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Dogsey Junior
animal-lover is offline  
Location: South East OF England
Joined: Jul 2010
Posts: 101
09-07-2010, 11:41 AM

Cushings Disease

I rescued a little Toy Poodle last year aged 10,he is a lovely little boy.
Recently after having alot of tests,we have found out he has cushings disease.
He is now on meds for the rest of his life.
He weighs about 7 kg and only has two small meals a day.
His belly has always been very big even before we had him,is this a part of the disease he has ?
Any help on this would be fab.
Many thanks.
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Lucky Star
Dogsey Veteran
Lucky Star is offline  
Location: Usually in a muddy field somewhere
Joined: Nov 2004
Posts: 20,145
09-07-2010, 12:18 PM
I had an older dog (he was around 12/13 I think), a mongrel who developed Cushing's Syndrome. His symptoms were a pot belly, hair loss along his spine and tail, excess water consumption and the inability to control his bladder, so he'd urinate uncontrollably, whereas before he'd been very clean.

It is essentially due to the over-production of cortisol by the adrenal gland (controlled by the hormone ACTH), which ultimately, in excess, can damage organs and affect the metabolism. My dog seemed to be artificially youthful, leaping around and fully of energy, etc.

We thought it came about because he'd been treated with steroids on a number of occasions in his life but it can also be caused by a usually benign tumour in the pituitary gland - essentially, this is the gland which produces the hormone ACTH, which in turn controls the production and release of cortisol. Or it can be caused by a tumour in the adrenal gland (which produces the cortisol).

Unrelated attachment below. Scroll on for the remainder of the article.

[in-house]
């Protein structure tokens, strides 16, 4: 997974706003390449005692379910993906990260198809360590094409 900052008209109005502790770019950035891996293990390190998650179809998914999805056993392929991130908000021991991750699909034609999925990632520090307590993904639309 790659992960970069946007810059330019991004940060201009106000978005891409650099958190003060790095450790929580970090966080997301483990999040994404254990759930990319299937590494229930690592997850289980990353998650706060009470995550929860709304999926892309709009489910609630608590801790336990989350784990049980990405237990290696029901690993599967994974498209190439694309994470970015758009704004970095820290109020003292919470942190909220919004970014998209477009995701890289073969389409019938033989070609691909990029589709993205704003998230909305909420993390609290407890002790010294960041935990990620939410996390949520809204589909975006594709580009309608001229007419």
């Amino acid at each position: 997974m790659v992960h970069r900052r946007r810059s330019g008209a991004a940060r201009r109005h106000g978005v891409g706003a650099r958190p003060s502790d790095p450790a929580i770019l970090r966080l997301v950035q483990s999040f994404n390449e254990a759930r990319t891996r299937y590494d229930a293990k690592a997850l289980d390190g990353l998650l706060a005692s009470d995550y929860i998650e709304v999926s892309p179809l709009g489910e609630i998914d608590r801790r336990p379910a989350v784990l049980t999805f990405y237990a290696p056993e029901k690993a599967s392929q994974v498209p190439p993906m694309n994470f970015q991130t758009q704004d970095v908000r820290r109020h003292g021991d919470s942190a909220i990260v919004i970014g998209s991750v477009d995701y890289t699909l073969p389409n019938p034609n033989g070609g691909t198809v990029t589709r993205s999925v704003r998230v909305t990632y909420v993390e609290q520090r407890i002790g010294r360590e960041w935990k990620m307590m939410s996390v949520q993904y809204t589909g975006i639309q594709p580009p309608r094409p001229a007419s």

My dog was treated with Lysodren but although he regained his hair and lost the pot belly, the vets seemed unable to get the dosage right and he couldn't seem to tolerate the drug. This can happen to some dogs, who then go the other way and seem to develop symptoms like those of Addison's (or actually develop the disease itself) where there is not enough steroid being produced. It is a balance that the vets should be aware of so that they can then treat the symptoms of Addison's. My dog aged rapidly, becoming sick and ill within a year and sadly we had to have him put to sleep.

I'm sorry mine is not a success story. It was a long time ago now and I didn't know what to look for back then, and I don't think the vet did either - he never administered steroids to counter the effect of the Lysodren, for instance. I understand that dogs can be successfully treated.

Here are a couple of links:
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